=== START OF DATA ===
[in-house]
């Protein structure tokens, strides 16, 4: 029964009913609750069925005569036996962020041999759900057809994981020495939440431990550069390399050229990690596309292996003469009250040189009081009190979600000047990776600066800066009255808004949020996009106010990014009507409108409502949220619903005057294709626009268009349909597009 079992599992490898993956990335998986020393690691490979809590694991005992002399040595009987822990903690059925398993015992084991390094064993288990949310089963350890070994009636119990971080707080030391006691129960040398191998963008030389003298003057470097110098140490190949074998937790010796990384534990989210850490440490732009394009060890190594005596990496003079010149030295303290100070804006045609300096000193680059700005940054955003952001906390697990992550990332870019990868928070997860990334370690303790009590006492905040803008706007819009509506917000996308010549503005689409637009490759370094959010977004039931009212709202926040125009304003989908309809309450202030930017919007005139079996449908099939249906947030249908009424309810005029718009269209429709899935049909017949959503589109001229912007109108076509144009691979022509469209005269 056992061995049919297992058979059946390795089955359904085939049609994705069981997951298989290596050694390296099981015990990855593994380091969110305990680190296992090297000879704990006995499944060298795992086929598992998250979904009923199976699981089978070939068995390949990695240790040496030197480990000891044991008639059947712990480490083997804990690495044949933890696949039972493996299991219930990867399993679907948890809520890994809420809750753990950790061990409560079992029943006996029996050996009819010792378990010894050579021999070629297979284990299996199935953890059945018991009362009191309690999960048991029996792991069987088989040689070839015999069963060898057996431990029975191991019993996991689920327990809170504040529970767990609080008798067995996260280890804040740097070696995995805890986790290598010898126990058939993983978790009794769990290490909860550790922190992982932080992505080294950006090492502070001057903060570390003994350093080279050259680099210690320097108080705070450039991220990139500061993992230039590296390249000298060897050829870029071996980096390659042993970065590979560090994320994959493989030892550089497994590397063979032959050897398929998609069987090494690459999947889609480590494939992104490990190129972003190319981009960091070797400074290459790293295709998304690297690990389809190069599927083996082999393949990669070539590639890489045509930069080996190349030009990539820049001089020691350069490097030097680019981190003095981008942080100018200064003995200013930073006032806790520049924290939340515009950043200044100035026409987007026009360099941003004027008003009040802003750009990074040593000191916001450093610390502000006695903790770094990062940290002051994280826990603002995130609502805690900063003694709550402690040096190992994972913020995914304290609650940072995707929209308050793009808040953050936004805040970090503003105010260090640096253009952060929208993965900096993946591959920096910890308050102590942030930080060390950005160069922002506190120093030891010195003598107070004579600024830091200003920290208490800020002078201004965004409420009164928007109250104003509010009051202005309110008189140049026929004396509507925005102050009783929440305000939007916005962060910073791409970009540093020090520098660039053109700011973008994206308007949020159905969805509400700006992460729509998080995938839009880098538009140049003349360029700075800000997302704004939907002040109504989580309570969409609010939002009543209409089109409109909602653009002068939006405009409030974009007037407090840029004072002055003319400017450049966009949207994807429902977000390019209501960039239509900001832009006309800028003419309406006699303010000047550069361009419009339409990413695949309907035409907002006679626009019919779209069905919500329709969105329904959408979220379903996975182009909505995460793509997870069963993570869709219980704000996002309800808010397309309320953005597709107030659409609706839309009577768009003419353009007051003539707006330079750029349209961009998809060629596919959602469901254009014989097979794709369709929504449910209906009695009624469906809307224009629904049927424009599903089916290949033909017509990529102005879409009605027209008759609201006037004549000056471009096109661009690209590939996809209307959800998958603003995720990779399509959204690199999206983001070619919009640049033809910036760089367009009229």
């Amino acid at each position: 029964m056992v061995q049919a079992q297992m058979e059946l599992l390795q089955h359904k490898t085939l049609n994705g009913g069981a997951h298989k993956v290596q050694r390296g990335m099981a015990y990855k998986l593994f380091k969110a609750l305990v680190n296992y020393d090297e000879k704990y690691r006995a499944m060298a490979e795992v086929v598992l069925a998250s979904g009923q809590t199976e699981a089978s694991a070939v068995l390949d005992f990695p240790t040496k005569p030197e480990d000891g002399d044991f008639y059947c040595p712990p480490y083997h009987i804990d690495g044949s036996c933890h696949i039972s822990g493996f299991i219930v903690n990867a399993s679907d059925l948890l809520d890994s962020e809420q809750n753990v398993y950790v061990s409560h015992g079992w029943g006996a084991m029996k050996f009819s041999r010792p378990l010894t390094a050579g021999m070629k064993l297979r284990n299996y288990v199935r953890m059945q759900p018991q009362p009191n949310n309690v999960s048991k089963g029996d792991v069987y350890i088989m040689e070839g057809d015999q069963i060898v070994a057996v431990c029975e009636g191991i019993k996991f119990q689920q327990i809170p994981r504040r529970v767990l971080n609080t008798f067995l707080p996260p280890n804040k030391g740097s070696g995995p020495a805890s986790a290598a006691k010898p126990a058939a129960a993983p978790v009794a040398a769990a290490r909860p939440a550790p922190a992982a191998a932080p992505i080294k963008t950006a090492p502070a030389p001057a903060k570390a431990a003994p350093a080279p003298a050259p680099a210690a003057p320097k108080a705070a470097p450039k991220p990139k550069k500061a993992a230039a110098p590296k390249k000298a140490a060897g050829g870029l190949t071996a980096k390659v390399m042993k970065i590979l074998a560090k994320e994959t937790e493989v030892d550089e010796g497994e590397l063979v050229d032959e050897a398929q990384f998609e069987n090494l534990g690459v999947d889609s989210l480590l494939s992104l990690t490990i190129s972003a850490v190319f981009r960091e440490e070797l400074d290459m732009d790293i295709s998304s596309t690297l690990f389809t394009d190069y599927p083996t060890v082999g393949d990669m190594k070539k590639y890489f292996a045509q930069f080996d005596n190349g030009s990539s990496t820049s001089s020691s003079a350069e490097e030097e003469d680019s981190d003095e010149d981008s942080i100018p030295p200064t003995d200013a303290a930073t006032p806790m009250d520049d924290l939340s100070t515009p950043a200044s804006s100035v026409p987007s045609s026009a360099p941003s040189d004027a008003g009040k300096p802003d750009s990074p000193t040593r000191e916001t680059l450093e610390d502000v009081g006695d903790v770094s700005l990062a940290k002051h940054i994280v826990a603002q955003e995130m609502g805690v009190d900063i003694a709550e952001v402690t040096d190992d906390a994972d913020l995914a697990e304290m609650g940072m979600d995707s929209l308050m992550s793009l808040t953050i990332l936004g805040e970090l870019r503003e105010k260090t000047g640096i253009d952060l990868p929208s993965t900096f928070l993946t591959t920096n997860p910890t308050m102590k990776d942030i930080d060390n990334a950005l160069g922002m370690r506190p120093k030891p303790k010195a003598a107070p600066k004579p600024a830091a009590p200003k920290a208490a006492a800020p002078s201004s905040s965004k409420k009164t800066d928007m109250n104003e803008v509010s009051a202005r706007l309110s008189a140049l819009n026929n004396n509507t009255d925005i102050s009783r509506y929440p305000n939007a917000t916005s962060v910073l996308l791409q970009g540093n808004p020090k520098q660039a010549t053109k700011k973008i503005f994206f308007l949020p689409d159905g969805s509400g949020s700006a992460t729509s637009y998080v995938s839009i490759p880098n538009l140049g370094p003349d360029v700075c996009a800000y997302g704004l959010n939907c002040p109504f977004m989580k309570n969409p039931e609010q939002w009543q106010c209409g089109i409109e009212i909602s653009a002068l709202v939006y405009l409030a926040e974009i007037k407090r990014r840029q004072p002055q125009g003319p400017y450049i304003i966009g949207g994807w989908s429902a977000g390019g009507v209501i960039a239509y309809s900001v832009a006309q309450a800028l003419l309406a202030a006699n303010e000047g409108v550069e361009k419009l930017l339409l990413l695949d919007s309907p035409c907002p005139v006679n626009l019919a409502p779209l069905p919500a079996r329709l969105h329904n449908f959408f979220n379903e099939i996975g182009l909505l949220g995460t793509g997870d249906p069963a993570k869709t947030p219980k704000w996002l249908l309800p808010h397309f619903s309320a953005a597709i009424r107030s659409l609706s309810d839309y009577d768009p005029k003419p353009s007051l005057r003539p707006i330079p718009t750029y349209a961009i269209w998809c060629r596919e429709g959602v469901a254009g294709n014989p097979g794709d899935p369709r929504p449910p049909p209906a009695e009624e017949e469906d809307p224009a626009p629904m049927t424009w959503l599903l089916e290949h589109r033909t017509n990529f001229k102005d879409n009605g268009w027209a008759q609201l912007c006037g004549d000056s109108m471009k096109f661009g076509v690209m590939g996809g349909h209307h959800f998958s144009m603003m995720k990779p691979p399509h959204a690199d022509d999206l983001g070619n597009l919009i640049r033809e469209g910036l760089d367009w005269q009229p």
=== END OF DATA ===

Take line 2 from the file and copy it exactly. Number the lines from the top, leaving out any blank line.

């Protein structure tokens, strides 16, 4: 029964009913609750069925005569036996962020041999759900057809994981020495939440431990550069390399050229990690596309292996003469009250040189009081009190979600000047990776600066800066009255808004949020996009106010990014009507409108409502949220619903005057294709626009268009349909597009 079992599992490898993956990335998986020393690691490979809590694991005992002399040595009987822990903690059925398993015992084991390094064993288990949310089963350890070994009636119990971080707080030391006691129960040398191998963008030389003298003057470097110098140490190949074998937790010796990384534990989210850490440490732009394009060890190594005596990496003079010149030295303290100070804006045609300096000193680059700005940054955003952001906390697990992550990332870019990868928070997860990334370690303790009590006492905040803008706007819009509506917000996308010549503005689409637009490759370094959010977004039931009212709202926040125009304003989908309809309450202030930017919007005139079996449908099939249906947030249908009424309810005029718009269209429709899935049909017949959503589109001229912007109108076509144009691979022509469209005269 056992061995049919297992058979059946390795089955359904085939049609994705069981997951298989290596050694390296099981015990990855593994380091969110305990680190296992090297000879704990006995499944060298795992086929598992998250979904009923199976699981089978070939068995390949990695240790040496030197480990000891044991008639059947712990480490083997804990690495044949933890696949039972493996299991219930990867399993679907948890809520890994809420809750753990950790061990409560079992029943006996029996050996009819010792378990010894050579021999070629297979284990299996199935953890059945018991009362009191309690999960048991029996792991069987088989040689070839015999069963060898057996431990029975191991019993996991689920327990809170504040529970767990609080008798067995996260280890804040740097070696995995805890986790290598010898126990058939993983978790009794769990290490909860550790922190992982932080992505080294950006090492502070001057903060570390003994350093080279050259680099210690320097108080705070450039991220990139500061993992230039590296390249000298060897050829870029071996980096390659042993970065590979560090994320994959493989030892550089497994590397063979032959050897398929998609069987090494690459999947889609480590494939992104490990190129972003190319981009960091070797400074290459790293295709998304690297690990389809190069599927083996082999393949990669070539590639890489045509930069080996190349030009990539820049001089020691350069490097030097680019981190003095981008942080100018200064003995200013930073006032806790520049924290939340515009950043200044100035026409987007026009360099941003004027008003009040802003750009990074040593000191916001450093610390502000006695903790770094990062940290002051994280826990603002995130609502805690900063003694709550402690040096190992994972913020995914304290609650940072995707929209308050793009808040953050936004805040970090503003105010260090640096253009952060929208993965900096993946591959920096910890308050102590942030930080060390950005160069922002506190120093030891010195003598107070004579600024830091200003920290208490800020002078201004965004409420009164928007109250104003509010009051202005309110008189140049026929004396509507925005102050009783929440305000939007916005962060910073791409970009540093020090520098660039053109700011973008994206308007949020159905969805509400700006992460729509998080995938839009880098538009140049003349360029700075800000997302704004939907002040109504989580309570969409609010939002009543209409089109409109909602653009002068939006405009409030974009007037407090840029004072002055003319400017450049966009949207994807429902977000390019209501960039239509900001832009006309800028003419309406006699303010000047550069361009419009339409990413695949309907035409907002006679626009019919779209069905919500329709969105329904959408979220379903996975182009909505995460793509997870069963993570869709219980704000996002309800808010397309309320953005597709107030659409609706839309009577768009003419353009007051003539707006330079750029349209961009998809060629596919959602469901254009014989097979794709369709929504449910209906009695009624469906809307224009629904049927424009599903089916290949033909017509990529102005879409009605027209008759609201006037004549000056471009096109661009690209590939996809209307959800998958603003995720990779399509959204690199999206983001070619919009640049033809910036760089367009009229």